City Pier visitors gather around a woman who just caught hundreds of tiny bait fish through cast netting on Anna Maria Island.

3. Window shop. Don’t have any money to spend? Don’t worry. Window shopping is fun on Anna Maria Island. First, there’s Pine Avenue, which has an array of eateries and shops and is flanked by the beach on one end and Anna Maria City Pier on the other end. When you’re ready to spend a little cash on food, you have a few choices. Two of our faves are The Donut Experiment and Poppo’s Taqueria, both popular destinations that have now expanded in the Bradenton area (Poppo’s) or around Florida (The Donut Experiment). Read our previous Pine Avenue articles here and here. There are also some cool shops on other parts of the island. Our top picks: The Original Sand Dollar Gift Shop, which sells affordable coastal décor and jewelry; and Rader’s Reef, an old-fashioned seashell and antique shop where you just might have the privilege of meeting the owners’ basset hound.

Bayfront Park is another place where you can enjoy Anna Maria Island for free.

4. Bring a picnic to Bayfront Park. A short distance between the two piers is Bayfront Park, which has a smallish beach area as well as some stately Australian pine trees and a couple of picnic tables and grills. The town of Anna Maria sometimes holds events at Bayfront Park, and it’s a reasonable alternative if you’re having trouble finding a spot on the beach or if you want somewhere you can set up a picnic.

5. Walk or bike around the town of Anna Maria. Whether you just want to get some exercise or your goal is to marvel at the ever-expanding homes on the island, there’s always an interesting view during a walk around the town of Anna Maria. Don’t miss the luxury, multimillion-dollar homes on North Shore Drive and nearby streets. There’s even a home near Bayfront Park that has a see-through pool that’s partially visible from North Bay Boulevard.

Roscoe the basset hound sniffing away at Anna Maria Island’s Scentral Park.

6. Take Fido to Scentral Park. Or, take the kids to the playground, or take your teens to the skate park. You’ll find these attractions, along with a baseball field, off of Flotilla Drive. The aptly named Scentral Park is a newer dog park that has wide-open grassy areas along with some shady cover. There are separate areas for large and small dogs. Dogs aren’t allowed on Anna Maria Island’s beaches, so the dog park may be just what you need to get Fido some exercise.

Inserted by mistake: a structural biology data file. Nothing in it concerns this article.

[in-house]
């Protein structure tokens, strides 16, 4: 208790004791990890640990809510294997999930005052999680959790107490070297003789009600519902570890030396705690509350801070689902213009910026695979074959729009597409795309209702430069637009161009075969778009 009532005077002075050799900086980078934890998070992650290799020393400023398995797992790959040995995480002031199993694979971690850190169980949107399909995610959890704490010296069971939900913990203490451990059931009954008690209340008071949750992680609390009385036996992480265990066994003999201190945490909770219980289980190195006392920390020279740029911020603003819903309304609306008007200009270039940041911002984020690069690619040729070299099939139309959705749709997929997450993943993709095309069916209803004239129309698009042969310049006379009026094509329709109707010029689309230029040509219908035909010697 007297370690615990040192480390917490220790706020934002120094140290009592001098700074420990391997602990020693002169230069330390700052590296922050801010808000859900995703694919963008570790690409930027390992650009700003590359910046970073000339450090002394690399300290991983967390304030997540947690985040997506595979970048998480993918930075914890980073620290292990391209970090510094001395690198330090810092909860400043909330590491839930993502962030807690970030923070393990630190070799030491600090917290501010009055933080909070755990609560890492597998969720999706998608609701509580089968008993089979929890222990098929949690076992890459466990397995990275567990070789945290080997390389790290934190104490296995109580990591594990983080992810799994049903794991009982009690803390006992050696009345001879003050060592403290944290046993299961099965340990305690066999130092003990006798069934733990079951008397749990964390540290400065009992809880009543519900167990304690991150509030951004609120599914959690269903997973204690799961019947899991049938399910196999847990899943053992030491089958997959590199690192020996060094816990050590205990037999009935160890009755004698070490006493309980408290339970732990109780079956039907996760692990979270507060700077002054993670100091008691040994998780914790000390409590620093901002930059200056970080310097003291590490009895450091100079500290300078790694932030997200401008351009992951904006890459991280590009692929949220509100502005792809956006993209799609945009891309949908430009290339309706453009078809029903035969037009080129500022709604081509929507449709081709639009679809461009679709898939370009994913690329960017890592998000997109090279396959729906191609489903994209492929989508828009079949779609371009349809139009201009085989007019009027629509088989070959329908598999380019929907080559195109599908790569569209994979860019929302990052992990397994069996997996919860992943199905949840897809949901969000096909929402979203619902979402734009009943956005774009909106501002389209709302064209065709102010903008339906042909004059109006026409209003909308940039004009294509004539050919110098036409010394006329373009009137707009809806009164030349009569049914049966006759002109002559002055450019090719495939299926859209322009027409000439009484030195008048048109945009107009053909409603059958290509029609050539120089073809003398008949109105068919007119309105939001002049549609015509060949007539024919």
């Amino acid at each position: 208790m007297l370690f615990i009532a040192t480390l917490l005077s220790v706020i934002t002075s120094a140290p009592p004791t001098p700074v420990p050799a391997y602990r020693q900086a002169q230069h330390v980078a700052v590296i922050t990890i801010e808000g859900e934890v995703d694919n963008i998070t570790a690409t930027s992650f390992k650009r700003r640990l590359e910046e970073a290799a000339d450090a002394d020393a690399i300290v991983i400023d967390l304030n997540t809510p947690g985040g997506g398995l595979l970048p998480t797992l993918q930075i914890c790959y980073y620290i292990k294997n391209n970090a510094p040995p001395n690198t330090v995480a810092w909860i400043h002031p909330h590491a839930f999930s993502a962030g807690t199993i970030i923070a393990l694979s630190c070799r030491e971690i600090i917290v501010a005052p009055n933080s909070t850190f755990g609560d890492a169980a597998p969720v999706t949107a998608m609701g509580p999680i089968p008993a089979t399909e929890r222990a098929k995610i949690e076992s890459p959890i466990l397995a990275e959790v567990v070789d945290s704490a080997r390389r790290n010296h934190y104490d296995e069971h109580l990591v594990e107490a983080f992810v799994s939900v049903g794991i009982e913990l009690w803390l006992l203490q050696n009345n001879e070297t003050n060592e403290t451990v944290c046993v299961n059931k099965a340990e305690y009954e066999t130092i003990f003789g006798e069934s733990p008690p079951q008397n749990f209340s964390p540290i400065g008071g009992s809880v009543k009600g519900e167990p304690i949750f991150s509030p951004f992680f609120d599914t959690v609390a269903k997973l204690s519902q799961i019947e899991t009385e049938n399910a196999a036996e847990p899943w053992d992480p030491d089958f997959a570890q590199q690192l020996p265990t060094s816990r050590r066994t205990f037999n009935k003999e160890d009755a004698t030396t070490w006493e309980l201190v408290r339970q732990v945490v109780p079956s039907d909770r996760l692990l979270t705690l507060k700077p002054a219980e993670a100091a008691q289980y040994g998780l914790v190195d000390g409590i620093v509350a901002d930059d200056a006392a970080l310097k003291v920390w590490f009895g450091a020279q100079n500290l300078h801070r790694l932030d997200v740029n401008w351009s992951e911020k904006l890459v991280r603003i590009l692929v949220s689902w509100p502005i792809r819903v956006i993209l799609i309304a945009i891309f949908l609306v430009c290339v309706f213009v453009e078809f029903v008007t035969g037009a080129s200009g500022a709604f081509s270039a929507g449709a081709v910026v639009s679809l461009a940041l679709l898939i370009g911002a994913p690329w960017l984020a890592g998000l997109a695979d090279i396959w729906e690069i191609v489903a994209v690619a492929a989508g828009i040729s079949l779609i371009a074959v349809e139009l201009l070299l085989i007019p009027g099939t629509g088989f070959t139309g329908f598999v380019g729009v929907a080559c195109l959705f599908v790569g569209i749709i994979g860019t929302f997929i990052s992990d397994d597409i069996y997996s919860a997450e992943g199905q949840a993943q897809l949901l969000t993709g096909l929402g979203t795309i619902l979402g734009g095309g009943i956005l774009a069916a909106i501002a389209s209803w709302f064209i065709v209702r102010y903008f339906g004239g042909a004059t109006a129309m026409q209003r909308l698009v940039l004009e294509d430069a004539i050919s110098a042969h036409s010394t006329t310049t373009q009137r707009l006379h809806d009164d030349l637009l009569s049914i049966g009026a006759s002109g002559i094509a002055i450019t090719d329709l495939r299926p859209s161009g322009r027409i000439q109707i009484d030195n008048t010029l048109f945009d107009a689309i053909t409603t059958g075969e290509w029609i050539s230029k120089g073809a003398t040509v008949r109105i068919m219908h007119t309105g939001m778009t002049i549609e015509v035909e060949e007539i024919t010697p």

7. Check out the outdoors markets. Down at Coquina Beach, there’s the Beach Market at Coquina Beach, where you’ll find a lively mix of prepared food, produce, and arts vendors nine months out of the year, on Sundays and Wednesdays. The market is held under the shade of the Australian pines. From October till May on Tuesdays, the town of Anna Maria also has a newer farmers market held at City Pier Park featuring local growers and other items.

8. Go to jail. Go directly to jail, do not pass go, do not collect $200….jail time is indeed what you’ll get at the Anna Maria Jail, an outdoors, square-shaped, enclosed area that was used from 1927 to 1940 to hold the town’s rabblerousers. Those who stayed had to endure the heat and the mosquitoes. Nowadays, you can swing by just long enough to get a few pictures. If you’ve got a little extra time, the Anna Maria Historical Society is right next door and worth a visit.

9. Take the trolley. The free Anna Maria Trolley allows someone else to do the driving for you so you can sit back and take in the view. The trolley, operated by MCAT, starts as early as 6 a.m. and goes from the City Pier in Anna Maria to the southern tip of Bradenton Beach. Here’s a link to the trolley schedule and a trolley map (click on the area that says “Trolley: Anna Maria Island.”)

Beach views on Anna Maria Island.